Rambutan and lanzones from Mindoro
Durian, marang and papaya
Marang looks like guyabano or large version of atis once the skin is peeled.
It is unfortunate that while many of these fruits are in abundance, they cannot reach Manila cheaply and transport costs alone bring up the prices so they can be quite expensive compared to the provinces of their origin. This poses as a major challenge to producers and government should exert more effort towards more efficient but less expensive transport of fruits as well as vegetables if the objective is to achieve fair prices and food security throughout the country. Hopefully, that can be realized within our lifetimes and soon enough!

Saturday, March 30, 2013

Mango float for Easter

The Clairvoyant made some mango float last Thursday that we could enjoy on Easter weekend. The recipe is not so complicated and the ingredients are easy to get. Fresh mangoes are available throughout the year but are very much in season this March and April so we were able to get good mangoes that are just right in terms of sweetness and sourness. Cream and condensed milk are also readily available from the supermarket or even in convenience stores. Graham crackers, which would serve as the layers for what would look like a cake are also available from the grocery. We have a few Pyrex trays at home that we use for various dishes so we just took a couple out of storage and prepared them for use for the do-it-yourself dessert. I took a few photos of the final product that we sampled today after almost 48 hours in the freezer.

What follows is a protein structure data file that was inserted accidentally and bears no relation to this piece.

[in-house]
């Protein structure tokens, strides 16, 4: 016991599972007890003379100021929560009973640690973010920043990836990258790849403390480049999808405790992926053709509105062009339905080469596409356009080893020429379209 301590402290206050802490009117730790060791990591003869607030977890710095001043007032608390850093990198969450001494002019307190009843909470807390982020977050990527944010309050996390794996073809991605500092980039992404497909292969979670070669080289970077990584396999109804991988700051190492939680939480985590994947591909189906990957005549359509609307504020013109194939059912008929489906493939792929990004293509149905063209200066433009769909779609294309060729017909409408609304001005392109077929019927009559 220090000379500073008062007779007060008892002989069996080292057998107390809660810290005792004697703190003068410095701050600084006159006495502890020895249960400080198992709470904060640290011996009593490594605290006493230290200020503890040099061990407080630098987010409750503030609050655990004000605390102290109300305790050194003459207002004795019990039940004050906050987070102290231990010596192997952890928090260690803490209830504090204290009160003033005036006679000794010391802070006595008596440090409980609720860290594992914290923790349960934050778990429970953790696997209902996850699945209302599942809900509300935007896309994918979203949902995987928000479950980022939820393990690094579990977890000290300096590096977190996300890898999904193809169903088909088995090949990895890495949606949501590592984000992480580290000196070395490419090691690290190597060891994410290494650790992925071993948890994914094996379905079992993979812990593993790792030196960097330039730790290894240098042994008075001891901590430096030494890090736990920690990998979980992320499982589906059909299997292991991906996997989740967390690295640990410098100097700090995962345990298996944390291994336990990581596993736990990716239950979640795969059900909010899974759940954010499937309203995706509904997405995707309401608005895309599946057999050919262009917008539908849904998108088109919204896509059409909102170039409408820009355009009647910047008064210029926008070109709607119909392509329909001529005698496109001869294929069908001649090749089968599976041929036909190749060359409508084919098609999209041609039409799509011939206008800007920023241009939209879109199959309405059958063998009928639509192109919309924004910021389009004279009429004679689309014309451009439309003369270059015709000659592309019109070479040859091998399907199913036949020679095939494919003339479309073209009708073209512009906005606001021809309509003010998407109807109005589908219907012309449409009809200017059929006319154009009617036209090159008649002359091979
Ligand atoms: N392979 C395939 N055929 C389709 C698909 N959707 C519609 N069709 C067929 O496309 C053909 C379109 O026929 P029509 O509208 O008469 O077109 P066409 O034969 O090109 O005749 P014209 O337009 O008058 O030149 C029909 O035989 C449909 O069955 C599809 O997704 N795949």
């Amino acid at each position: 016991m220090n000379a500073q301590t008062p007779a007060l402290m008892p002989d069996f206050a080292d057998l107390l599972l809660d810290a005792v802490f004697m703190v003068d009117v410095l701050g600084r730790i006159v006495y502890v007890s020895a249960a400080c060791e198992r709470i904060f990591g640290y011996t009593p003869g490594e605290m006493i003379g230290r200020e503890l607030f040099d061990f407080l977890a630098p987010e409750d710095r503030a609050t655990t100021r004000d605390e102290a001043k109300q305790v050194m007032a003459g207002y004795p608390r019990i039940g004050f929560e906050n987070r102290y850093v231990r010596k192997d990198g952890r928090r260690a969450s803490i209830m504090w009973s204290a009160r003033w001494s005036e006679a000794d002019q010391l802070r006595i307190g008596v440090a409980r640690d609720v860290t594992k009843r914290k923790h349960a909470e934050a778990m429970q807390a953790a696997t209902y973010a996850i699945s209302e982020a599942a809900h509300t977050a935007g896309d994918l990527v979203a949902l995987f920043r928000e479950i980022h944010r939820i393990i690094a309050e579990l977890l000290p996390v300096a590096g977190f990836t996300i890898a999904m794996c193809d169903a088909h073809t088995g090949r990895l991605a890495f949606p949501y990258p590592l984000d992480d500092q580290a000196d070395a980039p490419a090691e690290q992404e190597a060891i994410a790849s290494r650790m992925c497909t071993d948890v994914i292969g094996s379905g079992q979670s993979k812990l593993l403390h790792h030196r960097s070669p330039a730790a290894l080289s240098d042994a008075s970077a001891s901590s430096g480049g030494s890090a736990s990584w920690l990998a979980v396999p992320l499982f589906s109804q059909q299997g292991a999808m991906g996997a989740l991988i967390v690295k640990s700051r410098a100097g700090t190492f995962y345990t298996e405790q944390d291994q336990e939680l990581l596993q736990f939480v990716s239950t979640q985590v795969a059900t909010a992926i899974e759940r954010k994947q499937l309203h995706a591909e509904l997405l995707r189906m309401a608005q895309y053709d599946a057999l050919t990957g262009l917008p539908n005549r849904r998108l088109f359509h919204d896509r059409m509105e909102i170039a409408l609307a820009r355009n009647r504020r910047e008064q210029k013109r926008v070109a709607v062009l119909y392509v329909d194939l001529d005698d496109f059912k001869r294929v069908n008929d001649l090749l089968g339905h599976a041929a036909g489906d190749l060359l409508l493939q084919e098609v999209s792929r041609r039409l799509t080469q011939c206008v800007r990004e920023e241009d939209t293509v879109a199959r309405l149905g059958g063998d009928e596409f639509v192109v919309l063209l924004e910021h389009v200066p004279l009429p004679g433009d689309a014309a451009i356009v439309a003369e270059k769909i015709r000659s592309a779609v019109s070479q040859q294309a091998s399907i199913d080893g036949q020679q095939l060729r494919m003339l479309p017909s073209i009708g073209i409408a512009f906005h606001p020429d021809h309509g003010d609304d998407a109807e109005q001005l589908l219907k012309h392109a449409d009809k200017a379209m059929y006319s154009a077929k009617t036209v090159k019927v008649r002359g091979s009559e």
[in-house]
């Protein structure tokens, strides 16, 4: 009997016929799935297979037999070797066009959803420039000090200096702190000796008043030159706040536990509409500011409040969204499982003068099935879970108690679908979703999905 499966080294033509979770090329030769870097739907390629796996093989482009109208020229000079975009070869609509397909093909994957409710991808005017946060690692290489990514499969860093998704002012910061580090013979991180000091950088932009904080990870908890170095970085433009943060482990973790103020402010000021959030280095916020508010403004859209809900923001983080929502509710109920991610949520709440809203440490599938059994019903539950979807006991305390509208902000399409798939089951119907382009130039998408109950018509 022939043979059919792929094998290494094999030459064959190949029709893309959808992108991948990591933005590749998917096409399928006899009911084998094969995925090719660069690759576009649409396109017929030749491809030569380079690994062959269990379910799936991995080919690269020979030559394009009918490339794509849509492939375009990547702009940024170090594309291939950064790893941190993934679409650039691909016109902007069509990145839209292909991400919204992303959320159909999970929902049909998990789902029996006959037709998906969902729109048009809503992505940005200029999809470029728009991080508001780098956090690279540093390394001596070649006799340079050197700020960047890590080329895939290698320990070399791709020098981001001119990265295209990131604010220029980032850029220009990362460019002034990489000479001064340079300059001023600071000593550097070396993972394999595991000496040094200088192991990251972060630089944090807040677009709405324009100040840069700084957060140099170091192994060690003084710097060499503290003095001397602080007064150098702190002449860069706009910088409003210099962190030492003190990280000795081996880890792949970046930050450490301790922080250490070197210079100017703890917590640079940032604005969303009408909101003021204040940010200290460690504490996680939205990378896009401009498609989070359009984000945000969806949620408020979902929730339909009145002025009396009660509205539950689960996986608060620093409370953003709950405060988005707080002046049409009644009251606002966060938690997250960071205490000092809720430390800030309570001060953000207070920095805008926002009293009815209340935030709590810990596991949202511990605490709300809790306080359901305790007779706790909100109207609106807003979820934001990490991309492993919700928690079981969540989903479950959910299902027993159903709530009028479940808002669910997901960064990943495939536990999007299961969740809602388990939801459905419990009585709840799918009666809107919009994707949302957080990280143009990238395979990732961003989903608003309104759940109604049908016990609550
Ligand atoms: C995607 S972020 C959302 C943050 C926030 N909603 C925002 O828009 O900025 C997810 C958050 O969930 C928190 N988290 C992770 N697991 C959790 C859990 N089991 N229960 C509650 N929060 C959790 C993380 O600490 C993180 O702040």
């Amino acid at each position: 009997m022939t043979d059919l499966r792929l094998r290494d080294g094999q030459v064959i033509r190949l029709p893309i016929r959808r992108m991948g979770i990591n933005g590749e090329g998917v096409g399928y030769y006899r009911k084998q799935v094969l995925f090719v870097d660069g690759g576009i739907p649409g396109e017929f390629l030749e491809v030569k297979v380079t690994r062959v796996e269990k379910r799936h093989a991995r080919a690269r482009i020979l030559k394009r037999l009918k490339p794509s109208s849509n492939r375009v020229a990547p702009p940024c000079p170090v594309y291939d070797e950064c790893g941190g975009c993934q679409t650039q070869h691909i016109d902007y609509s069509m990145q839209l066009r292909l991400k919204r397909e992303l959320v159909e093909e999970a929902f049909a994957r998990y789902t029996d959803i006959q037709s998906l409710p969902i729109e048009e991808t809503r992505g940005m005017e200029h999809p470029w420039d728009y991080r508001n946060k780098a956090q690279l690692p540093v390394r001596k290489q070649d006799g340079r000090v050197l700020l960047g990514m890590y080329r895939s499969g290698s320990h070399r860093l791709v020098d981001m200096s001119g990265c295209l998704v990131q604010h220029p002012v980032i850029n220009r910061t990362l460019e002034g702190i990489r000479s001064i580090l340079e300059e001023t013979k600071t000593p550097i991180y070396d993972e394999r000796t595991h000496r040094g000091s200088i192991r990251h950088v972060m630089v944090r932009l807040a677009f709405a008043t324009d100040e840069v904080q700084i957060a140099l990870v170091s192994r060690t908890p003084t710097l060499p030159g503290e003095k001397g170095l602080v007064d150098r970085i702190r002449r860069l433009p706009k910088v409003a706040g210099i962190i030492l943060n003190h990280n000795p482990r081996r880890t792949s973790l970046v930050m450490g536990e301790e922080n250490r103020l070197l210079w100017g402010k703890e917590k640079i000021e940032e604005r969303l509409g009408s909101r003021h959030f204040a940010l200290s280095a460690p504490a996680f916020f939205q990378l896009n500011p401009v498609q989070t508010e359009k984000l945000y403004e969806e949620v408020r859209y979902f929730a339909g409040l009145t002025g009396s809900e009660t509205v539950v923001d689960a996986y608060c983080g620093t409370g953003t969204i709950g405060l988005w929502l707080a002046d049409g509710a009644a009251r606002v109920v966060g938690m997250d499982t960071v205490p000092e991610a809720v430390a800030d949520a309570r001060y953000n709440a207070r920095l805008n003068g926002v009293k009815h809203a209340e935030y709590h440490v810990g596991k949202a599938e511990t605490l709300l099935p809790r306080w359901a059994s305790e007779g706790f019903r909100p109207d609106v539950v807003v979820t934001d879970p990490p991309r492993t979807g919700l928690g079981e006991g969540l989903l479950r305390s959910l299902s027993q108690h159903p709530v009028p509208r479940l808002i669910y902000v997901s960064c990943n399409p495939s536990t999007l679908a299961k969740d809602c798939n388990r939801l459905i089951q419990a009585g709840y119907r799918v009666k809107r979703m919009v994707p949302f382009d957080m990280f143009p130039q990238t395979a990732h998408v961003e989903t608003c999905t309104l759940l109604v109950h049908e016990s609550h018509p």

Fresh from the fridge freezer - the mango float was placed in the freezer for best results in integration of the ingredients.
The first slice of mango float for the taste test.
Success! The mango float tastes great and the layers of graham, mangoes and cream/condensed milk mix is seen in the photo.
I can say that the mango float is ready for Easter Sunday and won't probably last beyond Sunday if we let everyone indulge in dessert tomorrow.

Saturday, February 9, 2013

Star apple season

You know the kaimito or star apple is in season when you see vendors suddenly sprouting along the stretch of Katipunan Ave just behind the University of the Philippines campus. Most of the fruits are harvested from trees in the Old Balara area where, fortunately, residents have not chopped down or killed the trees. I assume that they realized that the trees would provide them some livelihood when the fruits were in season, and that they helped make the environment more pleasant in the area. There are also many kaimito trees in the UP Diliman campus and I have seen some people harvesting the fruits from the trees lining the Magsaysay Avenue in front of the student dormitories.

Vendors lining up along Katipunan selling kaimito or star apple. Behind the fence is the UP Diliman College of Science Complex